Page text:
Ford’s electric version of the U.S. pickup king, the F-150, has reached 130,000 pre-orders, according to Mike Levine, the company’s North American Product Communications director. The F-150 Lightning was unveiled by Ford in May.
Levine updated his 17,000 Twitter followers regarding the pre-order count on Thursday morning, stating that it has officially crossed the 130,000 unit mark, besting the 120,000 mark it reached at the end of Q2. Interestingly, the company recently doubled its production targets for the F-150 electric from 40,000 to 80,000 trucks per year by 2024, meaning it may take the most recent reservation holders four years to take delivery of their pickup.
Ford’s fully electric F-150 Lightning reservations have now crossed the 130,000 mark pic.twitter.com/Nrw2APy2mk
— Mike Levine (@mrlevine) September 2, 2021
Ford is undoubtedly the most invested legacy automaker to transition to electric powertrains, a move that has put the company in the good graces of many EV enthusiasts. With the production of the Mustang Mach-E, Ford showed that it was willing to put an electrified name on its most notorious vehicle, basically committing to a widespread offensive that would see the Detroit-based company begin making its most popular vehicles electric. This strategy, especially with the Mustang and the F-150, should get Ford’s electric plans off to a good start, we already know the Mach-E is performing well in sales figures.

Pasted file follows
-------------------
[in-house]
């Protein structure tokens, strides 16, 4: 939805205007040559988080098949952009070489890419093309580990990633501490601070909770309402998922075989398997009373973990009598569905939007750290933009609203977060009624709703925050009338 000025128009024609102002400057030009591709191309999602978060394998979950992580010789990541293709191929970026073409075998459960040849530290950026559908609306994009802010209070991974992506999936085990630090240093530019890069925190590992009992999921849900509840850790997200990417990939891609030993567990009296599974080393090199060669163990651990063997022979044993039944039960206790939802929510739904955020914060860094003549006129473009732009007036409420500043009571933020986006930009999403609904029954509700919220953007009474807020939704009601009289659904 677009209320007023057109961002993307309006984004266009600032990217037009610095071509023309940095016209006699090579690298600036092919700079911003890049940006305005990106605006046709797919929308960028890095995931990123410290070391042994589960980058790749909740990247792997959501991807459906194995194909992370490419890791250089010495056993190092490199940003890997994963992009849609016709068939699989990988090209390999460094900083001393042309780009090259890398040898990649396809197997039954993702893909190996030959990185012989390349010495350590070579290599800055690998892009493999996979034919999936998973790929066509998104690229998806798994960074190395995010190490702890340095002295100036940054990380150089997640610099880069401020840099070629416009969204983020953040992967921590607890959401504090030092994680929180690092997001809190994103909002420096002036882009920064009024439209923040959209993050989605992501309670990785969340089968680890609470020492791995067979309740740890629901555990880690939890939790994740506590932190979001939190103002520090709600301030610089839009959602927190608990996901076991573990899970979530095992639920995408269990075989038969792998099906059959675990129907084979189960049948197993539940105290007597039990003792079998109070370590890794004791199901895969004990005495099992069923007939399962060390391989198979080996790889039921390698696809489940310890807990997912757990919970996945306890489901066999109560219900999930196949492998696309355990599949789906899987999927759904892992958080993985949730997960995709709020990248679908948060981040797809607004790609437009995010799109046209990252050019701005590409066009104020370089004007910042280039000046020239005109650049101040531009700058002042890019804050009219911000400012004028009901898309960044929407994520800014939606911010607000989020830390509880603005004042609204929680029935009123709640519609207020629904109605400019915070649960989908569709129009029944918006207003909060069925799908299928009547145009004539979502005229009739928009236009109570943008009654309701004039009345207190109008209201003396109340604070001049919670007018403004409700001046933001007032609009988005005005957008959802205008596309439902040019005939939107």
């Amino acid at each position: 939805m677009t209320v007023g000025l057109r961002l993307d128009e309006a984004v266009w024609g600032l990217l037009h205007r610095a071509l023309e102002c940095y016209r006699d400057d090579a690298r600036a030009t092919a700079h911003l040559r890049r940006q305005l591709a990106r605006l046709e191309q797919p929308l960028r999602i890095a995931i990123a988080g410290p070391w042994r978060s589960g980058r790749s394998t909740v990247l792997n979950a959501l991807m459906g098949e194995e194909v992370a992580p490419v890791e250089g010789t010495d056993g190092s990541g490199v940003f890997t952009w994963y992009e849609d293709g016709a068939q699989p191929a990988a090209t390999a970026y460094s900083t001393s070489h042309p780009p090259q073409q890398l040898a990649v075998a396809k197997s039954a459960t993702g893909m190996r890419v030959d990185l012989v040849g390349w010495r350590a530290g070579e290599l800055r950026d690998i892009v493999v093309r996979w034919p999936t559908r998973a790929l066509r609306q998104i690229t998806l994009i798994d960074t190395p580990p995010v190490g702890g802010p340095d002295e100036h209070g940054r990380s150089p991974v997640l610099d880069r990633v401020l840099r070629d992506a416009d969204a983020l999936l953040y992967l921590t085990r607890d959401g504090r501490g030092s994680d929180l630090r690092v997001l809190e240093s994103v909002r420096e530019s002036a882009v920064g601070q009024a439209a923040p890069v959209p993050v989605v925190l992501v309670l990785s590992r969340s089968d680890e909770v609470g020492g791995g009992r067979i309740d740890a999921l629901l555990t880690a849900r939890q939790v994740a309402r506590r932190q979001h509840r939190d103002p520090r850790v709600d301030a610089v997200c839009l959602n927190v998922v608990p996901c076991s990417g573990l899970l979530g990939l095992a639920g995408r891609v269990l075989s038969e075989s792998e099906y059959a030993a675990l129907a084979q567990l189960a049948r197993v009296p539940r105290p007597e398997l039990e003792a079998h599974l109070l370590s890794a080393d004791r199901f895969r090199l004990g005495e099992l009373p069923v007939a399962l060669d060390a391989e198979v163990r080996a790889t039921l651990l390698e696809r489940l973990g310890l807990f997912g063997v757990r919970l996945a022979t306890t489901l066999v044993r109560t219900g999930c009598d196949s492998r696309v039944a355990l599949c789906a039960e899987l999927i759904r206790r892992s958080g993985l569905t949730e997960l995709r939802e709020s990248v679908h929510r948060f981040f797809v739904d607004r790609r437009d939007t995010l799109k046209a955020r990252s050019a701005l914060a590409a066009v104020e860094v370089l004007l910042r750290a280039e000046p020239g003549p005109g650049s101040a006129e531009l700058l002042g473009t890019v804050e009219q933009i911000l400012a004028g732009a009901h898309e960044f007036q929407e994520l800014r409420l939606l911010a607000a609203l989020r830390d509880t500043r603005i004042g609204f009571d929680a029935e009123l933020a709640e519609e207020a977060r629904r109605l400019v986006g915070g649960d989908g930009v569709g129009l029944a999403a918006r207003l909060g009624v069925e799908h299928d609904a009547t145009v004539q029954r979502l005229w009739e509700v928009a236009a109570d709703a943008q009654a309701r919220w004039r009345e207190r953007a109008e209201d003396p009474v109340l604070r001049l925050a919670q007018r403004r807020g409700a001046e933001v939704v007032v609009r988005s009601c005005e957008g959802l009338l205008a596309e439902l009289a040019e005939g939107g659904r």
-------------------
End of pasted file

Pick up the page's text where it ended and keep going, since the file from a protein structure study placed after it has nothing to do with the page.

The F-150 Lightning’s ever-growing list of pre-orders should have the company considering whether it should once again expand its production rate because of demand. While production and manufacturing is the most difficult part of operating an automotive company, according to Tesla CEO Elon Musk, Ford may have to consider an expansion in its production plans for the F-150 Lightning, or some pre-orderers may shift their electrified pickup needs to another company. Right now, there are no electric pickups on the market, but Rivian is set to deliver the R1T later this month. Tesla’s Cybertruck has been pushed back to production in 2022, but it will still be the second all-electric truck on the market, and it has already captured 1.2 million pre-orders since it was unveiled in November.
Nevertheless, Ford is delivering on its promise to begin offering sustainable passenger transportation options, especially with the electrified version of the U.S.’ most popular pickup. The question remains: How will Ford take care of increasing pre-order numbers? It may be time to consider another boost in production without sacrificing build quality, but what the automaker decides remains to be seen.